Hull & Humber - mast shot
Durban lead race four which is a very close run thing with the top eight boats split by less than 80 nautical miles in terms of Distance To Finish. With the fleet so close to each other it will make for exciting viewing over the next week as they approach the Western Australian coast and the eventual finish line at Fremantle's Swan River.
Despite not getting the infamous Southern Ocean surfing conditions that are legendary to the stretch of ocean south of 40 degrees the whole fleet as enjoyed some impressive 12-hourly runs since the start of Race four. This has been due to the steady wind conditions and relatively calm seas they have been experiencing in the region. The latest cold front that is going through the fleet at the moment, with wind strengths approaching 40 knots from the north, has helped to maintain the consistent daily runs. Nearly all the teams have recorded runs of over 120 nautical miles in the past 12-hours.
New York has done a great job in managing to reduce their earlier deficit by half and the US team were the first to feel the effects of the approaching front. Skipper Duggie Gillespie commented: 'There's a feeling of relief on board New York this morning after being passed over by a front last night. We're now in sunshine, drying out a week's worth of soaking wet gear from down below.'
A high pressure system has now developed in front of the fleet and is moving eastward at a similar speed to the boats. This should enable the teams to continue to achieve high daily runs over the next few days.
With the fleet packed so closely together there is excitement onboard every 6-hours as the Race Office informs each boat of the location of their nine competitors. Hannah Jenner, skipper on Glasgow: Scotland with style Clipper, commented this morning: 'As the fleet tightens up the nav station gets swamped with eager crew desperate to find out if we are still ahead of Nova Scotia or if we have gained on westernaustralia2011.com. This is one crew with a lot of fighting spirit in them!'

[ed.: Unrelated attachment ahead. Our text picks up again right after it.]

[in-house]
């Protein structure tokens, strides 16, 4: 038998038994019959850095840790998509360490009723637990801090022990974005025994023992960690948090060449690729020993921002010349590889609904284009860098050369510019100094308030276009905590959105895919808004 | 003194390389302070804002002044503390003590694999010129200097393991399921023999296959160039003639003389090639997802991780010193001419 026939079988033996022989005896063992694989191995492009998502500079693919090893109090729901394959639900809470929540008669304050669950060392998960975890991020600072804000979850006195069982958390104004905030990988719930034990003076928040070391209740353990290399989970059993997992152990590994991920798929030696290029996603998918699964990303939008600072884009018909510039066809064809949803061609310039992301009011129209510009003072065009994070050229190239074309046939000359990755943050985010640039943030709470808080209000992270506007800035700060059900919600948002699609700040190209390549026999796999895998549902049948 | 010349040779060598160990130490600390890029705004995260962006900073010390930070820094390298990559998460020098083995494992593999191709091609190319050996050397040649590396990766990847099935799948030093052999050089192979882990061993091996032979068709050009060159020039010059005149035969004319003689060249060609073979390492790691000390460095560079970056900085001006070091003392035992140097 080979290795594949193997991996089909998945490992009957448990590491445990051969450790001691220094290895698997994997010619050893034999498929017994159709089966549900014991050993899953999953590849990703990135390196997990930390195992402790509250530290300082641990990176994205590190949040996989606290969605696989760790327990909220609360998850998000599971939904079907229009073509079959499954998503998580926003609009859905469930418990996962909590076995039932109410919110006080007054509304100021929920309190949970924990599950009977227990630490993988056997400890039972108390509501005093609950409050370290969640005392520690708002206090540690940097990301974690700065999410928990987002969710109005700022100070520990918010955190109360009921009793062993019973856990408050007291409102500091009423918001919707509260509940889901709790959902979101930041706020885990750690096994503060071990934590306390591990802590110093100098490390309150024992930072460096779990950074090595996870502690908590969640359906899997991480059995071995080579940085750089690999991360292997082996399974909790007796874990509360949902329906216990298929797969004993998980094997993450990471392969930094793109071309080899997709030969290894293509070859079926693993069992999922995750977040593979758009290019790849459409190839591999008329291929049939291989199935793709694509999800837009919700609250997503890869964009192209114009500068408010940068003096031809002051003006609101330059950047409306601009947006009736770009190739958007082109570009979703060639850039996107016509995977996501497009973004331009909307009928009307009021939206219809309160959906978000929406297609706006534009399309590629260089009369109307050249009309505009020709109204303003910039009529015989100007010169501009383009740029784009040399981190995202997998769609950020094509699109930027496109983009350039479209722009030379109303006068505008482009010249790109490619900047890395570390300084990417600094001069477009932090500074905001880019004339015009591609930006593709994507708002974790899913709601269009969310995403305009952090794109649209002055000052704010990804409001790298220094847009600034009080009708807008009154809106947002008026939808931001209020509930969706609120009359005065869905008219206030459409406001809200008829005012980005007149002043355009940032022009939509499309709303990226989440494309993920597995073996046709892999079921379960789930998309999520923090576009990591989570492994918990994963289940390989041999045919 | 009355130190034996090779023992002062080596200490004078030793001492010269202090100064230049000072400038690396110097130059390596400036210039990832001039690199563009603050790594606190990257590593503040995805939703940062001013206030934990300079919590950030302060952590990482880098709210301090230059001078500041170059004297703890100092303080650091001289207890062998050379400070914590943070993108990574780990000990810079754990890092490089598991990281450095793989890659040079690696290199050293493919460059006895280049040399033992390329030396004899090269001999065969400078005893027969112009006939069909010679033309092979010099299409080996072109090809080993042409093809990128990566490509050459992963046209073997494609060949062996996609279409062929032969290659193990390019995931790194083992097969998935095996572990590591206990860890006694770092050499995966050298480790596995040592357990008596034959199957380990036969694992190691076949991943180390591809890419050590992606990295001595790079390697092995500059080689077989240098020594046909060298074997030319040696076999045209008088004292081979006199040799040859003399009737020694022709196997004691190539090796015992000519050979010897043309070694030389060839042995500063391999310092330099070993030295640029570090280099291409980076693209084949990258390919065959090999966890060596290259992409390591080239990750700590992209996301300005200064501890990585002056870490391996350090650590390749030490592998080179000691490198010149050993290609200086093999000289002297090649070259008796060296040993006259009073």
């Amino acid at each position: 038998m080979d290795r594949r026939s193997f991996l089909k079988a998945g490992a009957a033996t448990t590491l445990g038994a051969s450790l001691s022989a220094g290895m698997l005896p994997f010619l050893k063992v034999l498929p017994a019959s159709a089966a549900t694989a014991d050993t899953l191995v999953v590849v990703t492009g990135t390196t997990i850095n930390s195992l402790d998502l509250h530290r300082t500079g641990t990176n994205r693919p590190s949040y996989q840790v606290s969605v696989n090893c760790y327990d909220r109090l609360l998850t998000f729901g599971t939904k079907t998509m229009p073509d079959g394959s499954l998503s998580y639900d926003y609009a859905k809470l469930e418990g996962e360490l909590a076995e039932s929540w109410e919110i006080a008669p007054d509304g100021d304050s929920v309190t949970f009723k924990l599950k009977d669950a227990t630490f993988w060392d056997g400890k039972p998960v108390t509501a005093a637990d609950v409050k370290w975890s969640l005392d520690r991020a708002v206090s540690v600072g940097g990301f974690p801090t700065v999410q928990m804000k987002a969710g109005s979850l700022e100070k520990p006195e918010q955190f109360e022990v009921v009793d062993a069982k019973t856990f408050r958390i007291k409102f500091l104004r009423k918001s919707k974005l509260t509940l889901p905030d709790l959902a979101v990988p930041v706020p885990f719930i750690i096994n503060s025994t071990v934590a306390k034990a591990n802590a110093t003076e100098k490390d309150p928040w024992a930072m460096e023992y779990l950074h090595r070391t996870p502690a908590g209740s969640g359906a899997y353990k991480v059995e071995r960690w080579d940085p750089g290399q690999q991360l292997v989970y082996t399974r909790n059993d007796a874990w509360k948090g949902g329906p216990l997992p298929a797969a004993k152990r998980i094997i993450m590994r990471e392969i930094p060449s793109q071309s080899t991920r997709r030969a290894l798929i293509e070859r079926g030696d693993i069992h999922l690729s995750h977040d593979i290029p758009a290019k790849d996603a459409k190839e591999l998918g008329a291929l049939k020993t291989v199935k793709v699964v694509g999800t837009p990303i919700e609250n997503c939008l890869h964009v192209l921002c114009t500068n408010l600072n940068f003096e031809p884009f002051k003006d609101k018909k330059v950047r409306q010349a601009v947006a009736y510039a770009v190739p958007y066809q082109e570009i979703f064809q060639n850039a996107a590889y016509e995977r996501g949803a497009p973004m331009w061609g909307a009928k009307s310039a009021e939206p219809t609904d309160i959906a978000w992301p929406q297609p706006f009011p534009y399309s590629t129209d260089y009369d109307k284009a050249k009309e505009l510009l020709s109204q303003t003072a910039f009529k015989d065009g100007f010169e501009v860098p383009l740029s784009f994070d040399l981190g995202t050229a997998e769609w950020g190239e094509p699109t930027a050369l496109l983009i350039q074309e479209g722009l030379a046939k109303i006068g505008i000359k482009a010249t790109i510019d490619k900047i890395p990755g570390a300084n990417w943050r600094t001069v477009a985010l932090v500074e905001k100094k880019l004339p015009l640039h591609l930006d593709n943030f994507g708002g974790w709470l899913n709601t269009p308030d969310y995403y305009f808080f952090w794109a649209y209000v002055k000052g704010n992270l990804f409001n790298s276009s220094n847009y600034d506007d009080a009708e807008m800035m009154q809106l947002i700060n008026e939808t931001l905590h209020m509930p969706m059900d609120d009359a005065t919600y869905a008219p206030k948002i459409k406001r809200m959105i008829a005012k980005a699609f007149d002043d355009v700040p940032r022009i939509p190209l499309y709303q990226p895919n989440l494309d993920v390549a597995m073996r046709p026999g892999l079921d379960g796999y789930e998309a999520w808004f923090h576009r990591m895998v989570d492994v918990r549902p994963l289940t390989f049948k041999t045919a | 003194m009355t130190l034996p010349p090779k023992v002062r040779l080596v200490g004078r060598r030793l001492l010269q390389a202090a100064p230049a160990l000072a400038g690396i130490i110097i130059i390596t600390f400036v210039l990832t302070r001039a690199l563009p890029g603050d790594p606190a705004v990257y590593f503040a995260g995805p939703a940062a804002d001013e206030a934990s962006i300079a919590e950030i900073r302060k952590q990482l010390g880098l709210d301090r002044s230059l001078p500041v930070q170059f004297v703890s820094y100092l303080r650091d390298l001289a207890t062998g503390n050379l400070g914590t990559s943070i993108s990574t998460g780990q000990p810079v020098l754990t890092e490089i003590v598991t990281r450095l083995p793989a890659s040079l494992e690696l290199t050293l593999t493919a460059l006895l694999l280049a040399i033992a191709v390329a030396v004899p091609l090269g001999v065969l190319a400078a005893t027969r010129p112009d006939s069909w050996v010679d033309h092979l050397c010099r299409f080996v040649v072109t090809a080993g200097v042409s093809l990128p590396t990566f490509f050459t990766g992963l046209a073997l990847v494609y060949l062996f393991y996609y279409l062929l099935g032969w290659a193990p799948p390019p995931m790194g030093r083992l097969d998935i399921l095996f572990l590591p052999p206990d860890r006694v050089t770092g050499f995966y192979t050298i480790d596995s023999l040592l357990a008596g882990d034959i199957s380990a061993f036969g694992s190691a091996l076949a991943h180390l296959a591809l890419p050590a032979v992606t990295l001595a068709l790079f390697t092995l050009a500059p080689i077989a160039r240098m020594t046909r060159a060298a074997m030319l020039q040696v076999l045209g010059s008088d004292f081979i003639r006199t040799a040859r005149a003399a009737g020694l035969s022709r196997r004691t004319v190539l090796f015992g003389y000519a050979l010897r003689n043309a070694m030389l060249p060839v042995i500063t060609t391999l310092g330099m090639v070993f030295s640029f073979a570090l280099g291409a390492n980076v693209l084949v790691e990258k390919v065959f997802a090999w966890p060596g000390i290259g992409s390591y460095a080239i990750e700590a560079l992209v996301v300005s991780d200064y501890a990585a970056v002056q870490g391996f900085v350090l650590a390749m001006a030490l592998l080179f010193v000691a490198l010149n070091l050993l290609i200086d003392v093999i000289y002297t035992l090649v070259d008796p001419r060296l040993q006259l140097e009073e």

Once the teams get closer to the finish the winds will become more changeable as the heating and cooling of the land effects the wind over the sea and can provide some good overtaking opportunities.
Joff Bailey, Race Director: 'The local sea breeze near the finish is known locally as the 'Fremantle Doctor' as each afternoon it arrives exactly on time and blows at considerable strength on to the shore. The down side of this is that in the evening the wind drops to nothing for a while and then a slight offshore breeze can sometimes develop as the land mass cools down. This will provide further opportunities to overtake at the eleventh hour.
There is nothing worse than being in the lead and being becalmed within sight of the finish knowing that his second placed boat still has wind and is charging up behind you. This race is so close we could see positions gained and lost even once the teams enter the finishing straight in the Swan River.'
The first boats are predicted to arrive in Fremantle around the 16 December. They will be berthed at Fremantle Sailing Club for the duration of the stopover with open days for the public on 29, 30 and 31 December. The race is scheduled to restart on New Year's Day.
Current positions and the Clipper 07-08 Race leaderboard can be viewed in
full at www.clipperroundtheworld.com